Qualitative and quantitative approaches were used in a rural hospital of Cameroon to assess how much nursing personnel know about and practise in regard to human immunodeficiency virus/acquired immune deficiency syndrome (HIV/AIDS), and to determine health service factors that influence knowledge, attitudes and practices (KAP). Participants included 107 nursing and laboratory staff and 62 patients with AIDS. Self-administered questionnaires were used for nurses, and close-ended questionnaires were administered to patients with AIDS (as a verification tool for staff responses). Focus group discussions (FGD) held with nurse supervisors evaluated health service factors that influence KAP. Overall, 70.1% of the nurses who responded scored highly in the knowledge section compared to 50.5% in the attitude and practice section. There were several outstanding misconceptions and malpractices about HIV/AIDS. Knowledge, but not attitude, was significantly influenced by the grade of the staff (P< 0.001 and P=0.17, respectively). Approximately 15% of 62 patients with AIDS indicated that they were attended to with signs of disgust and/or hatred. The major health service factors thought to influence KAP, confirmed by many in all the FGD, included: the lack of adequate information; the lack of commitment to alter attitudes and practices; the lack of in-service promotions; and the ongoing fear of becoming infected with the virus through caring for patients with AIDS. Low income also seemed to have an influence on KAP. Therefore, it is imperative that ongoing education programmes are provided for nurses to enable them to meet the needs of the increasing HIV prevalence in our community. Information, education and communication, and compliance with international working norms, remain essential tools in the control of HIV/AIDS spread in our hospital settings.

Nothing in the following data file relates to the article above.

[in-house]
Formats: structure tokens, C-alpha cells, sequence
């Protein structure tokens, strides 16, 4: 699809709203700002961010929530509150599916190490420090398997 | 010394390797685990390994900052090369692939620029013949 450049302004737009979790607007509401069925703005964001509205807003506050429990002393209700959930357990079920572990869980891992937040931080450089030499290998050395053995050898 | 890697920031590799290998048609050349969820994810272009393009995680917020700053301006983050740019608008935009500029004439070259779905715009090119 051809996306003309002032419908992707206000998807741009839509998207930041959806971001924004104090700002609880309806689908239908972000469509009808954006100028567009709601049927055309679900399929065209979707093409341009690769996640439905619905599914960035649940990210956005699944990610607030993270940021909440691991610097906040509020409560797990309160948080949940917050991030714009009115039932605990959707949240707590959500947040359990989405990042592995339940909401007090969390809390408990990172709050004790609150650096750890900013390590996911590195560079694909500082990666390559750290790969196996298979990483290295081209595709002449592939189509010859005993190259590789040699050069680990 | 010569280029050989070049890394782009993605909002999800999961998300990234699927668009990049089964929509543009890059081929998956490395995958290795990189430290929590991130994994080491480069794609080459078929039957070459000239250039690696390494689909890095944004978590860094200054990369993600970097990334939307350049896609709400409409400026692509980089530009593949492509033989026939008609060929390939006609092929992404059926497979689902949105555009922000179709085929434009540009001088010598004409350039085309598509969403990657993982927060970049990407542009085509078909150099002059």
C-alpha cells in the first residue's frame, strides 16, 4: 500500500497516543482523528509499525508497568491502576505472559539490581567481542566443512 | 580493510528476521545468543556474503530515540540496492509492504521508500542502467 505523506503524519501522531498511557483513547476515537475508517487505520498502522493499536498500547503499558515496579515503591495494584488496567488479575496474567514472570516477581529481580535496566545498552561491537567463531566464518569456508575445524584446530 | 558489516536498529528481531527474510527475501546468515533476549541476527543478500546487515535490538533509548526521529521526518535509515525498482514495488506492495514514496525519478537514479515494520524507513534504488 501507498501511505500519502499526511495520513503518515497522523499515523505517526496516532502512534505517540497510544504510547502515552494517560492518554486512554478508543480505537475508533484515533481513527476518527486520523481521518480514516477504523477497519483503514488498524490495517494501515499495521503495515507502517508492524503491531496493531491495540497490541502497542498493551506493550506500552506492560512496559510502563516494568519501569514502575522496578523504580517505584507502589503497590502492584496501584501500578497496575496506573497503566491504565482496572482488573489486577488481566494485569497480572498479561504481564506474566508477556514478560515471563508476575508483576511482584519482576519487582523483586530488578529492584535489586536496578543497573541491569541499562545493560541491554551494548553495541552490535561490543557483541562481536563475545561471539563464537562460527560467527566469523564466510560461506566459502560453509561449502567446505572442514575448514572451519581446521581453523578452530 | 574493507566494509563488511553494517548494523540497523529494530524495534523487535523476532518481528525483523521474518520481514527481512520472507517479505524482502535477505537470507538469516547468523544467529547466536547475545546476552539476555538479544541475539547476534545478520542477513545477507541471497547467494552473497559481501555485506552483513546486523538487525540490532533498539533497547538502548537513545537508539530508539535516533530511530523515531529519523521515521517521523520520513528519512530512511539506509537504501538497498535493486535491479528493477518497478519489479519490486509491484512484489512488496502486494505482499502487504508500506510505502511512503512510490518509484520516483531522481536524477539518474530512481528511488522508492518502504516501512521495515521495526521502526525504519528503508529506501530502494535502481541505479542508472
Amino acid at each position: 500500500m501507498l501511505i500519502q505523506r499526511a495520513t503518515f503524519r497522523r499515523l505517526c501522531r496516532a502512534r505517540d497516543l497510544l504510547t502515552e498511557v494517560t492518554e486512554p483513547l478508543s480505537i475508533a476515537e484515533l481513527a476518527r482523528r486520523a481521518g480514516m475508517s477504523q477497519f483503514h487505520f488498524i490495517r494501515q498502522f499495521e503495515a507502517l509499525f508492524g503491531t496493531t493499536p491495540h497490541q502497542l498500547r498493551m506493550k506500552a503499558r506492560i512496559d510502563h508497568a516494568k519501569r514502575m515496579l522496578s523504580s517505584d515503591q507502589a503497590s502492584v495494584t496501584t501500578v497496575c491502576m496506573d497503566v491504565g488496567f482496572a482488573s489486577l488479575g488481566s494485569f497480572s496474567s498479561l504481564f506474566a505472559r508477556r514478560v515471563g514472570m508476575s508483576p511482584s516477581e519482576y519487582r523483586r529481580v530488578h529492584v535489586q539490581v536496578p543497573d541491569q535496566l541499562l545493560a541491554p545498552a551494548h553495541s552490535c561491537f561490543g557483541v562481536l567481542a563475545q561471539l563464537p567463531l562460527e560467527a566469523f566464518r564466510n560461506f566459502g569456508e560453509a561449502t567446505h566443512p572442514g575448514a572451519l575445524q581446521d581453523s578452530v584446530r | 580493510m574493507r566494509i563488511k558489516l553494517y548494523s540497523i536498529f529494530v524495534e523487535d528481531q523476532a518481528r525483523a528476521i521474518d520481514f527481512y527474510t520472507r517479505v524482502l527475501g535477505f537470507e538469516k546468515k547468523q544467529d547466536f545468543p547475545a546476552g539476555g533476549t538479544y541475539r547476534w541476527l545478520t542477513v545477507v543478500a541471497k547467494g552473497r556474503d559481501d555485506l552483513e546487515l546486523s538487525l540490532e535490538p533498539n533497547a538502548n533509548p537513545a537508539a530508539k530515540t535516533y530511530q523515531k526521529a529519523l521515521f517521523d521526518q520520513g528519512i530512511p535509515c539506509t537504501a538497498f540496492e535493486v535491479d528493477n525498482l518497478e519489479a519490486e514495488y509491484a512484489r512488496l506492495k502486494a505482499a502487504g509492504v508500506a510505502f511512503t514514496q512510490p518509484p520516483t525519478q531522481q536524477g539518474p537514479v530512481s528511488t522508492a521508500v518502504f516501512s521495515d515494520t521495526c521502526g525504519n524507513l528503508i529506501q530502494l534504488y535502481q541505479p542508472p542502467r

- Rural Nurses